Character Roles


Today’s readings (click below to open in new window):
Psalms 96; 146, 2 Samuel 23:13-17b, 2 John 1:1-13, John 2:1-11

The gospel of Matthew tells us an angel appeared to Joseph in a dream and told him to stay with Mary because the child she was bearing, though not his, was conceived from the Holy Spirit.  Joseph has two more dreams in which angels tell him to flee to and later return from Egypt, and goes searching for a 12-year old Jesus who has wandered off to the temple. After that Joseph is absent except for a few passing references to Jesus’s parents. We don’t get to read much about Joseph, but we can infer a good deal about his character: he is kind, faithful, and trusts the Lord even under duress.

In cinematic terms we might think of Joseph as a supporting player. Joseph isn’t the quirky best friend or really even the love interest. He’s more than a sidekick, but after he fills his function in the story, he fades into the background. Like the movie industry, life often tells us we aren’t successful unless we get top billing. But there’s a reason supporting actors and actresses (and technical artists, costume designers, etc.) have their own award categories: they may not get all the glory but without them the story might not bet the same – or even possible. For every star with her or his name over the title, many others – sometimes numbering in the hundreds – had to perform their jobs well.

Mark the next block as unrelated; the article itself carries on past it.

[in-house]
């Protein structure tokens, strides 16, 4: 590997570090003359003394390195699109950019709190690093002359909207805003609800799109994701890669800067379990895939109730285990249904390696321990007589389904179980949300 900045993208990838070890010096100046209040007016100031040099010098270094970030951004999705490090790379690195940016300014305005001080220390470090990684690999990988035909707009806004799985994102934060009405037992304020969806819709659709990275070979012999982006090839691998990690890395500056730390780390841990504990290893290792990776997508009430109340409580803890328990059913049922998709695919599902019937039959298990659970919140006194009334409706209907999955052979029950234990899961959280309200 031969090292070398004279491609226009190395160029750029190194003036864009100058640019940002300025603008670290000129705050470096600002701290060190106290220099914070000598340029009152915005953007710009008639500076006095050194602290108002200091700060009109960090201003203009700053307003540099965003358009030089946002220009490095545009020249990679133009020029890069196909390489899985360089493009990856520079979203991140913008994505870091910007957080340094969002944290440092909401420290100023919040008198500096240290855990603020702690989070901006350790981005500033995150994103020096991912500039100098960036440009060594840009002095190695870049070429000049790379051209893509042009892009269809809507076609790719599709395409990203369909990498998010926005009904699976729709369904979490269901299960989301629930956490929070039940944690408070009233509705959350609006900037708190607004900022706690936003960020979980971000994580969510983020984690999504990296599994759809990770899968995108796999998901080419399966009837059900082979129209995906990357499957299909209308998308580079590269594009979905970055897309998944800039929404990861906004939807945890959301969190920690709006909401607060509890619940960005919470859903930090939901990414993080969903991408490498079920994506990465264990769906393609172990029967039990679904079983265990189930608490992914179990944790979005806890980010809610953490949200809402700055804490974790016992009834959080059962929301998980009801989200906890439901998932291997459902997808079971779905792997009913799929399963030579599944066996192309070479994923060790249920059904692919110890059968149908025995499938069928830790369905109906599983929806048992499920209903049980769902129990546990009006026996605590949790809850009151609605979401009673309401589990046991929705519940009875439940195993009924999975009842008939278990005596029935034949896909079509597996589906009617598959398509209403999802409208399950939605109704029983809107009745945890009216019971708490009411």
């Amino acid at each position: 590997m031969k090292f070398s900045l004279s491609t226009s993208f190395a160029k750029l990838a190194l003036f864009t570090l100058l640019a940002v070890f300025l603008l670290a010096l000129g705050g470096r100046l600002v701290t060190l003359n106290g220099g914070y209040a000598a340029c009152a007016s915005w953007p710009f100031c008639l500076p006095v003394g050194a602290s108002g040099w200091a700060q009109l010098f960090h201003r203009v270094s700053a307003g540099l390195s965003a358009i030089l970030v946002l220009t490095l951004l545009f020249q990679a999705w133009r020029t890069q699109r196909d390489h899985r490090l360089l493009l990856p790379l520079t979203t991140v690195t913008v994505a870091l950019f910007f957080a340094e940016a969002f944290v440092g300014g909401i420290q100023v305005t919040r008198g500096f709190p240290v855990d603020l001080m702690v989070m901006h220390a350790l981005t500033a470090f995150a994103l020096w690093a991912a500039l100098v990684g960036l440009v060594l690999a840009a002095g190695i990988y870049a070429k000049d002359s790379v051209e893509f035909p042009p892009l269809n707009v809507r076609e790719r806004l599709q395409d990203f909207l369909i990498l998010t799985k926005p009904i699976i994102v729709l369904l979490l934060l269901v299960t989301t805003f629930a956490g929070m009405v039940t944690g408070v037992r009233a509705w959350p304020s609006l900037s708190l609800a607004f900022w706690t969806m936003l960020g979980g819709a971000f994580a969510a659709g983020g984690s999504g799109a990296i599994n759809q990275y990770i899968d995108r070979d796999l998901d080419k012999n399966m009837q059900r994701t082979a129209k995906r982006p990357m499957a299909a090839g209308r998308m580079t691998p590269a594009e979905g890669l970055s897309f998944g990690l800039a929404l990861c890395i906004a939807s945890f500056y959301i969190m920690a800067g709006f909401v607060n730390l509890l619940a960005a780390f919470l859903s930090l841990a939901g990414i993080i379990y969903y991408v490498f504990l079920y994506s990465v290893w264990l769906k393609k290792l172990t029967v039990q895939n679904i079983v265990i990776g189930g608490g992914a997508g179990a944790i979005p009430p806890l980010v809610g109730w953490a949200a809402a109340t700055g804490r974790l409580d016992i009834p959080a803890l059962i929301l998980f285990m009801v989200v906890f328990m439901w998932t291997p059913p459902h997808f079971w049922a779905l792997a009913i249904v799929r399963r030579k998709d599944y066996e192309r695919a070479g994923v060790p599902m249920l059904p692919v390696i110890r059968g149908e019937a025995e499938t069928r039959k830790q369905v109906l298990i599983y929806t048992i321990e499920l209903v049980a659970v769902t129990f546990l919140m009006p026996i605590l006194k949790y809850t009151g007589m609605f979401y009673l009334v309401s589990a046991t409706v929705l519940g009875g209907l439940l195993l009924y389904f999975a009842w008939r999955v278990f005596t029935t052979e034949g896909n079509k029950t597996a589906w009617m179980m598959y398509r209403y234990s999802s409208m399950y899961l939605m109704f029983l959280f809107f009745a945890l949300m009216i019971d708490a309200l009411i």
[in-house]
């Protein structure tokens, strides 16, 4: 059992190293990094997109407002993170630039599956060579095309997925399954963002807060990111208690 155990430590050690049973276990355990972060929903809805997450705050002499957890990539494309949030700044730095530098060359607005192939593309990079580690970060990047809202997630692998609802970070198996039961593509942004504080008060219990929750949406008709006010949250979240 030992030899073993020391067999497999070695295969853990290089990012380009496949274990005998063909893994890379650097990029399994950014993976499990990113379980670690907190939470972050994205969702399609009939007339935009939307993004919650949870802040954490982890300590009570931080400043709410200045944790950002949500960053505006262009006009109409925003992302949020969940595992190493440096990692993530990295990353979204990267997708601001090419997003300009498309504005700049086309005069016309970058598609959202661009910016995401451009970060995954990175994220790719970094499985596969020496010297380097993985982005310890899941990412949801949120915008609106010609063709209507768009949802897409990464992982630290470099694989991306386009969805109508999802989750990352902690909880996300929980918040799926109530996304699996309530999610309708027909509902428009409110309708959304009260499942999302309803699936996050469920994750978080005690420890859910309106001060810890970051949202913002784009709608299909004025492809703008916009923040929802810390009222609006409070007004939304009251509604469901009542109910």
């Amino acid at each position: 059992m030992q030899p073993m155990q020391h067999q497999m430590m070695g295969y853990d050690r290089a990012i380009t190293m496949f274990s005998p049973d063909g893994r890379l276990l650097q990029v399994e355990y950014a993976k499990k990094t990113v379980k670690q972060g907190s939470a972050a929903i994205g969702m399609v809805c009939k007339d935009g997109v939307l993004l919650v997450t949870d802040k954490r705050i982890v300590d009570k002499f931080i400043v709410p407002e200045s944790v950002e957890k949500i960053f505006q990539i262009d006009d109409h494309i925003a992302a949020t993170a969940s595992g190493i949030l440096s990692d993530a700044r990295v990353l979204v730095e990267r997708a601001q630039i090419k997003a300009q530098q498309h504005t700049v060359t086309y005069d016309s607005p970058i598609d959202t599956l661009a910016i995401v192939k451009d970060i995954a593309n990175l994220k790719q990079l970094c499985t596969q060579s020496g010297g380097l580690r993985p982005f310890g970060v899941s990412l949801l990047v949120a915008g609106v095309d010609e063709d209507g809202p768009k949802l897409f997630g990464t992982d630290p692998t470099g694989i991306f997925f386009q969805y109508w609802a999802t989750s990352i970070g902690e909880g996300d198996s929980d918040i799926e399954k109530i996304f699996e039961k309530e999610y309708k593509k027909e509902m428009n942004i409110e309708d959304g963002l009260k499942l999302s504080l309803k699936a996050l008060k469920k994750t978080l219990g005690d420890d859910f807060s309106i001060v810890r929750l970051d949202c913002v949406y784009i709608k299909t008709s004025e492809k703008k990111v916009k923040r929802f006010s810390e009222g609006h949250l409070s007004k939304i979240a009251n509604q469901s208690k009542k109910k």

Maybe WWJD should stand for “What would Joseph do?” Jesus did whatever it took to fulfill his role as messiah. Only one of us gets that part. Joseph, on the other hand, had a much more attainable role. He humbly did as the Lord asked, and supported the mission of Jesus in a human but vital way. That we can do. That we must do.

Most working actors never land a starring role or command a seven-figure fee, but they are the bedrock of the industry. When we act with Joseph-like character, we are the bedrock of the ministry. We hone our craft of mercy, kindness, and justice not for the fame, but for the love of the work.

Comfort: God loves supporting players as much as stars.

Challenge: The next time you feel down about your contributions to the world, ask yourself whether you are judging by the world’s superficial standards, or by God’s eternal ones.

Prayer: Thank you, my creator, for whatever part you have built me to play. Amen.

Discussion: In group situations, are you more comfortable as a leader or a doer?

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